My place in this culture is directly linked to taking back my physicality, because my black womanhood is my physicality. They aren’t different. they cannot be separated. I will argue again, that this conversation is difficult to have unless you are a black woman, because who else can fully understand the implications of Beyonce?

MP responded: 

I get what you (Janisha) are saying about the black woman conversation and I don’t want to butt into it, white man that I am. But that conversation would be about actual black womanhood, whereas this one is about public spectacle, one created and much enjoyed by white men. So there’s a white man conversation to be had about why we (white men) have created a category of “black women” who occupy this particular place in our spectacle. 

… Bo, I wonder how to tackle the issue of “what place black women hold in our culture” without picking apart actual cases like Beyonce’s half-time show??

 

MP makes 2 excellent points!  

The first situation I would compare to ‘reader response’ approaches to text. We have the author-text-reader.
In this case we have Beyonce-Performance-Viewer.

So each of us viewers is related to the performance differently so ‘white men’ and ‘black women’ may be relating to the performance differently.

In the second I just think that we need to be VERY clear the difference between an example and an anecdote.  Focusing in one example can be illustrative or it can be problematic.

I would hesitate to use this performance by Beyonce as an example – she is not the only one who dances like this. Lots of performers do. Also white women (like Christina and Britney) do.   So it is not unprecedented.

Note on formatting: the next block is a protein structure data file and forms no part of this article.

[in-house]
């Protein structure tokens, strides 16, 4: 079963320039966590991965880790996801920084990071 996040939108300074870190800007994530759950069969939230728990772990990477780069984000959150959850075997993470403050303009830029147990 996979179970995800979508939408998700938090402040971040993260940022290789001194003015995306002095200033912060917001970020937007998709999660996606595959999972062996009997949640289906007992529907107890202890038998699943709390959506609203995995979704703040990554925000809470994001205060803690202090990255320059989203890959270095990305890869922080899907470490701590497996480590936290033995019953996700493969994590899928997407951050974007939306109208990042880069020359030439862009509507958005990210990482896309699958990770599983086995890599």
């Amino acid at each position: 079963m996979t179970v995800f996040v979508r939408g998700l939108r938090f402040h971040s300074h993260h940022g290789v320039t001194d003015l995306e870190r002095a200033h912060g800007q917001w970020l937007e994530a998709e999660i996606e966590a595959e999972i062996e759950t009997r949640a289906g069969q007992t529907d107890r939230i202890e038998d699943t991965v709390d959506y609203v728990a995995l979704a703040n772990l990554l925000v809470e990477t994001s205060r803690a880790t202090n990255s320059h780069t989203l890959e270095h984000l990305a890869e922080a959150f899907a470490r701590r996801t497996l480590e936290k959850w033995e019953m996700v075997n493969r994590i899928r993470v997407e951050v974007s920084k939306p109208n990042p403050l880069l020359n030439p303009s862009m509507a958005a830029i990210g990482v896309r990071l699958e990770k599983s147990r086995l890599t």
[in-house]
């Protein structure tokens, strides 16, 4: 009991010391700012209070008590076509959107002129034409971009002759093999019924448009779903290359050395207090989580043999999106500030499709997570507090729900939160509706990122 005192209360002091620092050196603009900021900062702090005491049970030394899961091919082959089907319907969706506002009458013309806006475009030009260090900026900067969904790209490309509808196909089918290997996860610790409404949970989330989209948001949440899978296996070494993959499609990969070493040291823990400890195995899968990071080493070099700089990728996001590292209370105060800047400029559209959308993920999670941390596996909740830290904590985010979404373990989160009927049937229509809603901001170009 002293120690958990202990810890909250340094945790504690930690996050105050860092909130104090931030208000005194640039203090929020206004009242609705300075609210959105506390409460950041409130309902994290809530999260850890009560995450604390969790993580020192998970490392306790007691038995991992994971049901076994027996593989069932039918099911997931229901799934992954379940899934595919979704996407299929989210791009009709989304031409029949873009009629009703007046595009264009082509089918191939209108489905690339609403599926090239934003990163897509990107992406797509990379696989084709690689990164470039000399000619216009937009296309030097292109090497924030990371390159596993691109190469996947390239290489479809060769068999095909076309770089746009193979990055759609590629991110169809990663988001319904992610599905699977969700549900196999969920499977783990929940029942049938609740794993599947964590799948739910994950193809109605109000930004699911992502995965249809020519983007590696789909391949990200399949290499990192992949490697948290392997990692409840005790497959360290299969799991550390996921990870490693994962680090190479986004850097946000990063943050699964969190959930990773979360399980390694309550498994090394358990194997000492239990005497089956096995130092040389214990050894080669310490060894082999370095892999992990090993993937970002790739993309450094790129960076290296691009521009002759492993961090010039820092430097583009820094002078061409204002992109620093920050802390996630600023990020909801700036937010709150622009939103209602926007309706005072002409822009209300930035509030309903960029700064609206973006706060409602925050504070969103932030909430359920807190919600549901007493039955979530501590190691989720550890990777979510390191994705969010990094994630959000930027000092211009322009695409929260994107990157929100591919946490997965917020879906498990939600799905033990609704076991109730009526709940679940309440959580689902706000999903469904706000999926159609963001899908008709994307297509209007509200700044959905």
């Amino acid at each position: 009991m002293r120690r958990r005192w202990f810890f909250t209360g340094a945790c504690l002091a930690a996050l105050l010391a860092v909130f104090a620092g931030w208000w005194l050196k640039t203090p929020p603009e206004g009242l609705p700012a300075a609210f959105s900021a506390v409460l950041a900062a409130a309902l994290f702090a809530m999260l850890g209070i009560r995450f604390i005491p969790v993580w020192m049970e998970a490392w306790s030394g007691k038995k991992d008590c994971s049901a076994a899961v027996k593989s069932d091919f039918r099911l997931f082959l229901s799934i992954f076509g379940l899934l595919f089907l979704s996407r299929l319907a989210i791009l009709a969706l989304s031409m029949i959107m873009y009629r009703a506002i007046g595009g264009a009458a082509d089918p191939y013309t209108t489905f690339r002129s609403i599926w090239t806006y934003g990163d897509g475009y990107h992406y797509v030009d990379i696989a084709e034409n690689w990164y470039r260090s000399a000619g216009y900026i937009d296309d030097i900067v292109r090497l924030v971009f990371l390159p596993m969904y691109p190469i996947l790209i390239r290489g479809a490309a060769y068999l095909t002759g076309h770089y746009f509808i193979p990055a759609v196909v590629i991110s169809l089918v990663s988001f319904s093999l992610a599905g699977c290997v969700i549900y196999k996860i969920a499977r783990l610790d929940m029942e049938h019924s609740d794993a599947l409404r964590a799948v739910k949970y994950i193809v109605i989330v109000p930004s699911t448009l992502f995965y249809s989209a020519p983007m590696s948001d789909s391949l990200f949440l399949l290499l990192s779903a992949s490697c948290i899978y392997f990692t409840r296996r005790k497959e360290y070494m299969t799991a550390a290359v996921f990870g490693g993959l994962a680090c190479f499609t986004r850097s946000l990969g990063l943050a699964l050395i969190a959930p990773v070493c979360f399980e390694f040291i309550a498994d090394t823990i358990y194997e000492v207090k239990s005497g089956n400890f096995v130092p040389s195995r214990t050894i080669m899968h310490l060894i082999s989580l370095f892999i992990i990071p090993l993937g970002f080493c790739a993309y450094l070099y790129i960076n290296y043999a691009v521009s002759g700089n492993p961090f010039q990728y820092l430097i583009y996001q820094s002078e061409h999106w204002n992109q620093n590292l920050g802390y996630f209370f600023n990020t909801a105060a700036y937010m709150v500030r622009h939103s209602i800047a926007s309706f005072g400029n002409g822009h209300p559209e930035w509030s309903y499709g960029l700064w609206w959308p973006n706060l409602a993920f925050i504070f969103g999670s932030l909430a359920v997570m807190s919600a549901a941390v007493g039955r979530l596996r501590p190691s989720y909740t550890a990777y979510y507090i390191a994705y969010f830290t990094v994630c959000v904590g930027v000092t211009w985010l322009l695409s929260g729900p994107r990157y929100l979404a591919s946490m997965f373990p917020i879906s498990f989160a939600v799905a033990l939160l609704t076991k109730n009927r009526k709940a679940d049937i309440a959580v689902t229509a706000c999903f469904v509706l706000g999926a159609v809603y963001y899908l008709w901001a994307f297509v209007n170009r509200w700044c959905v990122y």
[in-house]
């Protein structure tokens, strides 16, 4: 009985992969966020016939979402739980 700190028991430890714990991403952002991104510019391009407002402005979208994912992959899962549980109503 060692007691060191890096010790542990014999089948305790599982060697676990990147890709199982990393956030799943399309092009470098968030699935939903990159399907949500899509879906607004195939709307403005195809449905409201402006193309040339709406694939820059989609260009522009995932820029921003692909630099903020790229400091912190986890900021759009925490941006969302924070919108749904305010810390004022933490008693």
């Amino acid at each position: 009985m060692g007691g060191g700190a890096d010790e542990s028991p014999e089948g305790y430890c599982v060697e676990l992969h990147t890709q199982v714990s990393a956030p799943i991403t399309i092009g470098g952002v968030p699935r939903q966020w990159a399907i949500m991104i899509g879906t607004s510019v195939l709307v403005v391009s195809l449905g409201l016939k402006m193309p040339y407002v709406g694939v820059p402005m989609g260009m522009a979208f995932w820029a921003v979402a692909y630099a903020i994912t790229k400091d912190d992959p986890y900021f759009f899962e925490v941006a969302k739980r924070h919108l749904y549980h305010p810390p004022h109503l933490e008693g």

NFL Cheerleading squads do many of the same moves in much the same outfits … the difference is that
A) they don’t have a microphone  and
B) we don’t know their name.

Which is a HUGE difference.
If we want to talk about male sexuality and football we should have the Cheerleader conversation. That is every team – every week.  Women walking

If we want to have the ‘place that black women hold in our society’ conversation, then we would ask a different set of questions. Like ‘where were the other black women during the 5 hour broadcast of America’s largest TV event of the year?’  Since it is a commercial event … maybe we would even take a look at the commercials and ask how black women were represented.

Either way – isolating the one performance by Beyonce is not our best starting point.

 

Beyoncé and the Bigger Question

Pepsi Super Bowl XLVII Halftime ShowIt is with great interest that I have read the blowback over the Beyoncé SuperBowl Half-Time Show. I have read several interesting articles – both in support and in criticism – of the spectacle.

I get why people want to talk about her outfit, her moves, and her assembled cast of all females – about modesty, sexuality, and female empowerment. I get why those are conversation points.

What is becoming a trend, however, is that I have little interest in that conversation – not until we have a more significant conversation first.

I think that it is time I lay all my cards on the table.

While I was in seminary, my mentor Randy Woodley, showed me how to look at bigger systems and structures than I was used to. I have continued down that road and during my time at Claremont have been in dialogue with a school of thought called ‘Critical Theory’.

Critical Theory has taught me to ask 3 initial questions in order to examine an issue:

  1. Is there a pattern visible?
  2. Is there something behind the main thing?
  3. Is there any issue of power differential?